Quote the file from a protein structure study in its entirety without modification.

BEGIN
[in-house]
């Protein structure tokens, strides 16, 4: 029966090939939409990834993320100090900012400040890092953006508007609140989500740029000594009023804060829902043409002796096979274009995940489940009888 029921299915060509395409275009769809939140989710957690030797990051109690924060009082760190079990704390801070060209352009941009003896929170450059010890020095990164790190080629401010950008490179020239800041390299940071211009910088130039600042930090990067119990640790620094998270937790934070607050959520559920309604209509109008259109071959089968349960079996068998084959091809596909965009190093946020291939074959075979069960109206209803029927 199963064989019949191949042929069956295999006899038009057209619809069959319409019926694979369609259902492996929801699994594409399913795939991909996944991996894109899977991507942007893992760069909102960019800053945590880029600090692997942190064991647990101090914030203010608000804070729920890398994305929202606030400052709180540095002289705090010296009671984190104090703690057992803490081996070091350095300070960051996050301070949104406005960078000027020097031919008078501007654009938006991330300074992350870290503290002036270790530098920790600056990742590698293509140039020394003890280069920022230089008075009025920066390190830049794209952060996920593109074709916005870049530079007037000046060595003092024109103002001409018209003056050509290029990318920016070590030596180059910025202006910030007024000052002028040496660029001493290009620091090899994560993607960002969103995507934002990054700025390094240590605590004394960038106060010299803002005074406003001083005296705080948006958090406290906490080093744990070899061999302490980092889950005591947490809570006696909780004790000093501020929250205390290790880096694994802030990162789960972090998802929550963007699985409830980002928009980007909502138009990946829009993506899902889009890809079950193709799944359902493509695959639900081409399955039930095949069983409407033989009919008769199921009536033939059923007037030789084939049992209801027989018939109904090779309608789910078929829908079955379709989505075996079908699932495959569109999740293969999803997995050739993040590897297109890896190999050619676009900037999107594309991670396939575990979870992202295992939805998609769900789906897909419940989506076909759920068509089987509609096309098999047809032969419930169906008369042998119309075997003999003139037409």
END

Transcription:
[in-house]
């Protein structure tokens, strides 16, 4: 029966090939939409990834993320100090900012400040890092953006508007609140989500740029000594009023804060829902043409002796096979274009995940489940009888 029921299915060509395409275009769809939140989710957690030797990051109690924060009082760190079990704390801070060209352009941009003896929170450059010890020095990164790190080629401010950008490179020239800041390299940071211009910088130039600042930090990067119990640790620094998270937790934070607050959520559920309604209509109008259109071959089968349960079996068998084959091809596909965009190093946020291939074959075979069960109206209803029927 199963064989019949191949042929069956295999006899038009057209619809069959319409019926694979369609259902492996929801699994594409399913795939991909996944991996894109899977991507942007893992760069909102960019800053945590880029600090692997942190064991647990101090914030203010608000804070729920890398994305929202606030400052709180540095002289705090010296009671984190104090703690057992803490081996070091350095300070960051996050301070949104406005960078000027020097031919008078501007654009938006991330300074992350870290503290002036270790530098920790600056990742590698293509140039020394003890280069920022230089008075009025920066390190830049794209952060996920593109074709916005870049530079007037000046060595003092024109103002001409018209003056050509290029990318920016070590030596180059910025202006910030007024000052002028040496660029001493290009620091090899994560993607960002969103995507934002990054700025390094240590605590004394960038106060010299803002005074406003001083005296705080948006958090406290906490080093744990070899061999302490980092889950005591947490809570006696909780004790000093501020929250205390290790880096694994802030990162789960972090998802929550963007699985409830980002928009980007909502138009990946829009993506899902889009890809079950193709799944359902493509695959639900081409399955039930095949069983409407033989009919008769199921009536033939059923007037030789084939049992209801027989018939109904090779309608789910078929829908079955379709989505075996079908699932495959569109999740293969999803997995050739993040590897297109890896190999050619676009900037999107594309991670396939575990979870992202295992939805998609769900789906897909419940989506076909759920068509089987509609096309098999047809032969419930169906008369042998119309075997003999003139037409």